ERIN – The Town of Erin welcomed the grand opening of the Main Place Youth Centre, a space for youth to find access to recreational activities and mental health resources.
In partnership with The Grove, East Wellington Community Services (EWCS) and Main Place Youth Centre have created a place for youth in the Community Living Centre in Erin.
“To actually see it come to fruition and know that youth in our community are hopefully going to get the resources that they need to thrive just means so much to me and I’m so very grateful to be a part of it,” CEO of EWCS Kari Simpson said.
While the centre began operating earlier this year, Aug. 19 marked the official grand opening of the youth centre “to signify a turning point for local youth mental health and wellness” in Erin, an Aug. 17 press release detailed.
The centre was inspired by Patrick Suessmuth, “a coach who inspired a generation of Erin kids to have fun, push their limits and believe in themselves.” Suessmuth passed away at the age of 75 in 2014.
Since then, Simpson has been working with Main Place Optimists, a group of volunteers that vowed to continue Suessmuth’s legacy. Prior to his passing, she had been in conversation with him about forming a collective centre for youth.
“We’re now able to bring his dream to fruition and have this centre for our youth to come here,” she explained.
The grand opening featured a ribbon cutting ceremony and plaque presentation to honour Suessmuth and the new centre dedicated to youth mental health and wellness.
“Main Place Youth Centre is dedicated to providing recreational, educational, wellness and social programs year-round for local area youth,” the press release wrote.
In partnership with The Grove Hubs, formerly the Integrated Youth Services Network, the centre will provide youth with a number of services including counselling and case management services, referrals and resources, housing and employment assistance.
“The partnership we have with the The Grove just gives that holistic approach now,” Simpson explained. “Instead of just having the drop in and the recreational piece now we have a holistic program happening here where any youth, no matter where they’re at, can come to a safe space and get what they need.”
The Grove Hubs will include seven sites throughout Wellington & Guelph with sites already operating in Minto Mental Health in Palmerston and CMHA Waterloo Wellington in Fergus.
The Grove’s inaugural director Cyndy Moffat Forsyth said the centres represent “seven sites one door,” because of the connection and collaborative approach they create.
“Youth can walk in the door and get services that they need in real time,” she explained. “So instead of going to a service and waiting 10 months on a waitlist we have the resources here that can get them services in 10 minutes.”
Simpson and Moffat Forsyth noted the toll the last year has had on youth’s mental health, adding with the ongoing pandemic there’s been an uptake in social isolation for youth.
“We’re hoping to keep engaging youth and finding out what is it that they need, especially right now in the pandemic,” Simpson explained.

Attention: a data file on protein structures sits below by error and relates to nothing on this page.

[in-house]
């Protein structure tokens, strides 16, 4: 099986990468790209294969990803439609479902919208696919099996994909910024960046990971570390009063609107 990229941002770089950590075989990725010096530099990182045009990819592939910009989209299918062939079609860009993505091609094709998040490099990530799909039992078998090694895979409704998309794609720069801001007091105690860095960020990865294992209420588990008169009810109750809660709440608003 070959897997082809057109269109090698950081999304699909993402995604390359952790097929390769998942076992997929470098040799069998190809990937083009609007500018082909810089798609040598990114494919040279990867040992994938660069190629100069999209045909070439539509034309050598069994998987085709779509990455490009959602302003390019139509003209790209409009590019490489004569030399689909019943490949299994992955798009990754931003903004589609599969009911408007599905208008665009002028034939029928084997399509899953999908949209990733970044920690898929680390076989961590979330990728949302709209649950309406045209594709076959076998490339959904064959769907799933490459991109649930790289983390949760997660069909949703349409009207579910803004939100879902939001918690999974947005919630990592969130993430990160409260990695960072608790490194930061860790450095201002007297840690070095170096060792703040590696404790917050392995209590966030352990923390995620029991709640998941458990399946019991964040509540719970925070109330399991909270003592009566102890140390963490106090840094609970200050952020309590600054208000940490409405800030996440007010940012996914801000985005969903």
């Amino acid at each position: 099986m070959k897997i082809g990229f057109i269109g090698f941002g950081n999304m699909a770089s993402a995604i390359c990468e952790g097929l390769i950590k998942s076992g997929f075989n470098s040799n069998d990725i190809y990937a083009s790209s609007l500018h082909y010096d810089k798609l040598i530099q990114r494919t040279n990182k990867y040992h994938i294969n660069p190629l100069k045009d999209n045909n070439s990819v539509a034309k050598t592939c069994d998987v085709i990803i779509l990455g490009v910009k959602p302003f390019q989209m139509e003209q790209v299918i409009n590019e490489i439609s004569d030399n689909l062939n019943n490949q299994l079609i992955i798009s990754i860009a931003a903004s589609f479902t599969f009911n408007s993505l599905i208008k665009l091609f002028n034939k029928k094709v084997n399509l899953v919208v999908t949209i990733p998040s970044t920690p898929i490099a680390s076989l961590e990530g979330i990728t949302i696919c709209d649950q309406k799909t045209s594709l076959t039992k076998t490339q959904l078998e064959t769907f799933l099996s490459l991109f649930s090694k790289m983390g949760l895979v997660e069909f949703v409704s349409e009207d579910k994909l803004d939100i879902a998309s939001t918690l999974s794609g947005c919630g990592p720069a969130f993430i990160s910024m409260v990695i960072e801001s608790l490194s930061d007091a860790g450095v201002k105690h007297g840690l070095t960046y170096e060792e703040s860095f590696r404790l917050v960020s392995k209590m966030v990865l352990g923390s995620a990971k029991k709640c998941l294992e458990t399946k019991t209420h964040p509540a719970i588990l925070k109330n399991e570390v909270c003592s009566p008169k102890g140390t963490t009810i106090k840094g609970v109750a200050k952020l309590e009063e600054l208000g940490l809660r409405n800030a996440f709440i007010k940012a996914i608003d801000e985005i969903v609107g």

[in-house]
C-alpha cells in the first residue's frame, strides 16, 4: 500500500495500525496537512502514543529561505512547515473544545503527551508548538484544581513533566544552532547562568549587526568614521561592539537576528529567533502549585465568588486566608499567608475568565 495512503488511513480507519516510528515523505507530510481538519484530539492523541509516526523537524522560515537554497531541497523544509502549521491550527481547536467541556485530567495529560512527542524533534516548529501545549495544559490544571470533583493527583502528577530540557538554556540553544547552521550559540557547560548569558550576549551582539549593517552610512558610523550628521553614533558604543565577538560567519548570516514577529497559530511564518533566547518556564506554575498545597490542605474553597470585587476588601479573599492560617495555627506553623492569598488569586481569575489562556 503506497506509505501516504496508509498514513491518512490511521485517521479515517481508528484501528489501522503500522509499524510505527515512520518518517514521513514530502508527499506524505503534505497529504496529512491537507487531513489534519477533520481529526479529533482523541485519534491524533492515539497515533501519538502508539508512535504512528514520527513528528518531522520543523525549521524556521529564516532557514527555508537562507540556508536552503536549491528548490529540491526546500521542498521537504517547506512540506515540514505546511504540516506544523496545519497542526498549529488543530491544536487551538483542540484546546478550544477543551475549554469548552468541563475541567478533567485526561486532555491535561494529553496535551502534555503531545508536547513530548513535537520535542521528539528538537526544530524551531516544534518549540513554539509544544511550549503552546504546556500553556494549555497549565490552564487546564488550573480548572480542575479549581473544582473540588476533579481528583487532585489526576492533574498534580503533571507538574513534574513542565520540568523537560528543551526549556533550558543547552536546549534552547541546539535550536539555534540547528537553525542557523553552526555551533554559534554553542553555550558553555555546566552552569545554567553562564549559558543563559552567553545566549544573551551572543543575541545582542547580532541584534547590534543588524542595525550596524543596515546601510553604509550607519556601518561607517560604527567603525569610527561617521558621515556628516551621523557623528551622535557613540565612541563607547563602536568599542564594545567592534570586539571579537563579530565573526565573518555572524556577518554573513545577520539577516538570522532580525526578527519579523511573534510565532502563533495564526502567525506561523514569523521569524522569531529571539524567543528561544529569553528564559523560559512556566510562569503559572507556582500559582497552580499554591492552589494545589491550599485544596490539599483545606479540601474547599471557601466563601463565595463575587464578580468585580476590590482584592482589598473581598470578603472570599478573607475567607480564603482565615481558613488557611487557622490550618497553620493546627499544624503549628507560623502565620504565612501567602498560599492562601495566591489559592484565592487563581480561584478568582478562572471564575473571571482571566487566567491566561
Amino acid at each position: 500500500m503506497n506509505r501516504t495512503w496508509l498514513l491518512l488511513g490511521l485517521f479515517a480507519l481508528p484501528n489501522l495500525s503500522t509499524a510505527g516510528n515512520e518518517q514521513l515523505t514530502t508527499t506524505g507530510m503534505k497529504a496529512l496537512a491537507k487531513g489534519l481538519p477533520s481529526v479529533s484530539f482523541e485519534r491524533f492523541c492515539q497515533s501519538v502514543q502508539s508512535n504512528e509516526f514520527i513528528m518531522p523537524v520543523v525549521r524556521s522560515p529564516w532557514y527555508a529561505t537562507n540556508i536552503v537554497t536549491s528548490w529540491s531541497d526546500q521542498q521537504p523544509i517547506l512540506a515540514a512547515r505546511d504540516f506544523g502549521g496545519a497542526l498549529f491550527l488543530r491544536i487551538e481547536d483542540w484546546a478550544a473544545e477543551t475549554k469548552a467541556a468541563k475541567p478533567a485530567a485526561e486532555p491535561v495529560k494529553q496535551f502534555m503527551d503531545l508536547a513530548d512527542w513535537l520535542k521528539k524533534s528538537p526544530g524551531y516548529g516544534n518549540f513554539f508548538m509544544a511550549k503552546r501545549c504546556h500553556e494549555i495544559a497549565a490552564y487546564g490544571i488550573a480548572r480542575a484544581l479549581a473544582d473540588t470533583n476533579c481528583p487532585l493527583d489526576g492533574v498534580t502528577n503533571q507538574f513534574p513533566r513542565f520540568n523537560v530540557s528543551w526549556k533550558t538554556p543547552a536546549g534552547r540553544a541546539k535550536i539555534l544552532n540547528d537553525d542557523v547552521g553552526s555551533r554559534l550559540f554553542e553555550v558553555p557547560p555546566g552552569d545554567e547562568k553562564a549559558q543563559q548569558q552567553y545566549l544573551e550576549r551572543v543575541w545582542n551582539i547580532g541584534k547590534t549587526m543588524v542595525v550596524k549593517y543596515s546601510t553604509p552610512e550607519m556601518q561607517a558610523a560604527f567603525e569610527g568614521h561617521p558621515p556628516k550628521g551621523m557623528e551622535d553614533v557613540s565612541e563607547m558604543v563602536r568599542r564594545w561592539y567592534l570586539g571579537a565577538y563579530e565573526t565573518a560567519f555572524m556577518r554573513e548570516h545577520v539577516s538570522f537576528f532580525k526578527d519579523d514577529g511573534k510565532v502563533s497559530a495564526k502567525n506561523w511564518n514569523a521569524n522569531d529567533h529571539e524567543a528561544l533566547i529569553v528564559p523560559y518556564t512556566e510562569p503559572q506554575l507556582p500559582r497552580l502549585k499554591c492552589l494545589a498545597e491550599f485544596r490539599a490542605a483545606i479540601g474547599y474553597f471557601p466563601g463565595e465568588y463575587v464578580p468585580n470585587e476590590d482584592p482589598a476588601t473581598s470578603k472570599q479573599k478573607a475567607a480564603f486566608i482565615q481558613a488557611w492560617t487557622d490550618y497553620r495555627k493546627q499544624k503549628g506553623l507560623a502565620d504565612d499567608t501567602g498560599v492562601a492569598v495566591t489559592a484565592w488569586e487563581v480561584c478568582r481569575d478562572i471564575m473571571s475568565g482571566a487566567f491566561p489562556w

“All youth have been impacted significantly,” Moffat Forsyth added. “When we started this project, we knew one in five youth were suffering. We now think it’s closer to four in five.
“Anything from anxiety to depression to isolation, those are things that we need to address with youth and really bring coping strategies and helping youth lead a well life.”
Simpson said in order to ensure no youth are missing out on the services offered, the centre is using a hybrid approach.
“We are offering services in the centre right now but still doing virtual classes as well,” she explained. “Not everybody’s okay with coming out yet and we can’t have as many people in the centre as we’d like with the pandemic so we’re doing a hybrid of both.
“It’s important too that the youth in the community have a safe place to go just for recreation. That’s all part of mental health too is that physical use of it.”
Some of the recreational services offered at the centre include guided painting classes, yoga, one-on-one basketball and virtual cooking classes.
Moffat Forsyth said an important piece of the centre is to ensure the youth are engaged in a collaborative approach to creating a wellness place to aid them.
“We’re about integration, we’re about prevention. We want to look at youth from a holistic perspective,” she explained.
Supporting the future
“For me this is overwhelming and just such an incredible feat to be able to see this come to fruition, it’s very heart warming,” Moffat Forsyth said on the opening of the centre.
Simpson added her hope for the centre is that youth will take the time to access it and utilize the services that are available.
“Whether it’s just to come and hangout and play or whether it’s to access those more important services for their mental health and well-being,” she explained.
“I think it strengthens youth and youth who are thriving are going to make our community thrive as well because they are our future.”